For the past two years, movie critics and fans have been salivating at the idea of M. Night Shyamalan’s superhero franchise, after the twist reveal that Split was a continuation of the story kickstarted by Unbreakable, one of the director’s breakthrough films.
Between the films, however, the director has seen his career take a bit of a dive, reaching his lowest point after the release of The Last Airbender, which drew unbridled anger from fans of the animated series. Despite these misfortunes, the hype train was well and truly in motion after the conclusion of Split, with the announcement that the trilogy would be completed in the form of the latest film, Glass. I was fortunate to catch the film at one of Ster-Kinekor’s D-Box cinemas in Rosebank.
The premise of this story is good…
Almost 20 years have passed since the events of Unbreakable, with a visibly-aged Bruce Willis and Samuel L. Jackson taking up the roles of David Dunn and Elijah Price, known also as Mr Glass. James McAvoy also returns as Kevin Wendell Crumb and collection of identities known as The Horde.
The trio find themselves locked in specially prepared rooms at a mental asylum, where a doctor (Sarah Paulson) seeks to cure, what she believes to be, their delusions. With a 110-minute runtime, there’s more than enough time to take you through quite an elaborate story.
…the mix of screen time between each of the characters is what ultimately skews the film…
The premise of this story is good enough to build upon, but the mix of screen time between each of the characters is what ultimately skews the film to a point that would leave any fan, myself included, disheartened. The doctor takes up quite a chunk of the story as she attempts to battle the psychosis of each of the three, slowly starting to convince each of them that they’re mere humans with no real superpowers to speak of.
As Dunn and Crumb (or a few members of The Horde) start to question their beliefs, it’s up to Mr Glass to bring them back into the light, as it were.
There are a fair number of moving parts to any film, which include the story, the directing, the editing, the score, the script, the dialogue and various other factors that without one could mean the whole film would fall apart. That said, the majority of these moving parts are well-received here, building up a quite intense and thrilling telling of an unlikely superhero franchise.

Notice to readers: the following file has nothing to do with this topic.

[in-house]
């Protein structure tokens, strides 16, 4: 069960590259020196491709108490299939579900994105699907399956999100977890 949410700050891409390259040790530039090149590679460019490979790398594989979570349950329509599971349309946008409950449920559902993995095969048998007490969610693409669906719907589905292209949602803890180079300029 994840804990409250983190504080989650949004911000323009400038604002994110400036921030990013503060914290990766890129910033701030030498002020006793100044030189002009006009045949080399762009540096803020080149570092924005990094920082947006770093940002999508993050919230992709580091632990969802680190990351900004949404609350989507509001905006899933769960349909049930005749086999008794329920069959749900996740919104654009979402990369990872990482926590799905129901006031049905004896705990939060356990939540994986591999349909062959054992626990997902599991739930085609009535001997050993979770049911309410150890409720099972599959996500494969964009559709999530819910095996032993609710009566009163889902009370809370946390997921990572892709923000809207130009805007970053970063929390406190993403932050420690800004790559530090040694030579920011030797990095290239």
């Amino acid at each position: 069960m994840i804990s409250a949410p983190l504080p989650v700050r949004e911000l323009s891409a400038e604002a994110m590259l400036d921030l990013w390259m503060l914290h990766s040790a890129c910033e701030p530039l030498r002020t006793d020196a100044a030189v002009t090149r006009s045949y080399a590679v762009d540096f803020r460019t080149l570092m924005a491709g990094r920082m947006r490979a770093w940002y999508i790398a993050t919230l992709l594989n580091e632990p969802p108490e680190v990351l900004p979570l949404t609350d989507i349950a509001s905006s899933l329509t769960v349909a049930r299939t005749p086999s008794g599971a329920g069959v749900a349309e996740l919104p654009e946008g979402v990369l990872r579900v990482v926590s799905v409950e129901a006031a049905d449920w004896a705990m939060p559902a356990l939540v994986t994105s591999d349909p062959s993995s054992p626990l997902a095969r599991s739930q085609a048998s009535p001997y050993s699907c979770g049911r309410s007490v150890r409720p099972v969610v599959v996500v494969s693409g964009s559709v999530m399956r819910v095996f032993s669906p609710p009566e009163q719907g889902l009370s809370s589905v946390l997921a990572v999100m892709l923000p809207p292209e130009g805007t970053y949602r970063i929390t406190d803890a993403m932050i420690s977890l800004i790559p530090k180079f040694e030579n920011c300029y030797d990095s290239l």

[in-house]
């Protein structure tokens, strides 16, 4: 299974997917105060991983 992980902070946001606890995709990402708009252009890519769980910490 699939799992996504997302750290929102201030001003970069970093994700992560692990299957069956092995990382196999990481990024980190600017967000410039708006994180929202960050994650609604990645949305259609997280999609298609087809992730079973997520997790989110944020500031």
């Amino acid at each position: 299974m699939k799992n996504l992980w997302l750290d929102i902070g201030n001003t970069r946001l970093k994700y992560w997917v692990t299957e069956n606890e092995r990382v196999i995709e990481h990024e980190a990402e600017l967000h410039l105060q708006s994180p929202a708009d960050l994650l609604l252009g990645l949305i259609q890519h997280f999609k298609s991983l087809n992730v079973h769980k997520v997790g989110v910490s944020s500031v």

Don’t, however, expect the standard over-the-top action scenes, explosions or the likes from Glass. What we’re left with is a film a lot more down to earth in how it’s played out.
Where Glass tends to lose me at times is its strange dialogue…
Where Glass tends to lose me at times is its strange dialogue, which is sometimes cringeworthy. Not only does this take you out the film at times, but also leaves you asking the question, “Why couldn’t they have done that differently?” This happens far too frequently.
This is often the curse of Shyamalan, whose films tend to take itself far too seriously, coming across somewhat condescending. On the flip side of this, the director also has a habit of slowly building suspense over a long period of time instead of throwing the viewers headfirst into the thick of things. In the case of Glass, it works.
Another of his trademark features in film is the inevitable twist, which viewers are always on the lookout for. This is scripted almost from the start and, with everyone now expecting it, some of the viewers won’t always fall for it.
Ster-Kinekor’s D-Box experience launched a little over a year ago when I experienced it watching Star Wars: The Last Jedi. Right off the bat, you’ll know that you don’t need to strap yourself in as much as the flight experience provided by the Star Wars film.
The entire opening scene passes by without so much as a “Hello, I’m your D-Box guide for this film.” The first vibration is experienced between 5 and 10 minutes into the film, which left many of the D-Box attendants to wonder if the seats had been switched on. But that’s not to say it was a poor experience. Instead of smashing viewers from side-to-side with an all-out assault, the vibrations and movements are more poignant and strategic. This makes the experience more enjoyable overall as you’re not worrying about when the next big jolt will come from. Instead, they’ve used it to increase the tension in some scenes, while also adding some intensity during the action scenes.
Glass was always going to be a tough film to produce from a hype perspective.
McAvoy is on song yet again with his portrayal of the multiple characters he plays, with Willis and Jackson imposing themselves as worthy support actors.
I loved the concept of Glass. I also enjoyed the world building, the tense setup and the score. D-Box also added to the cinema experience.
However, where the film ultimately lost me was with the overelaboration of the premise and the strange dialogue. M. Night Shyamalan sometimes makes you feel as though you’re watching something from the ’70s and ’80s rather than a modern-day blockbuster. And that’s a shame. Glass could have and should have been so much more.
Some will hate it and some will love it. Regardless, M. Night Shyamalan's Glass is something very different.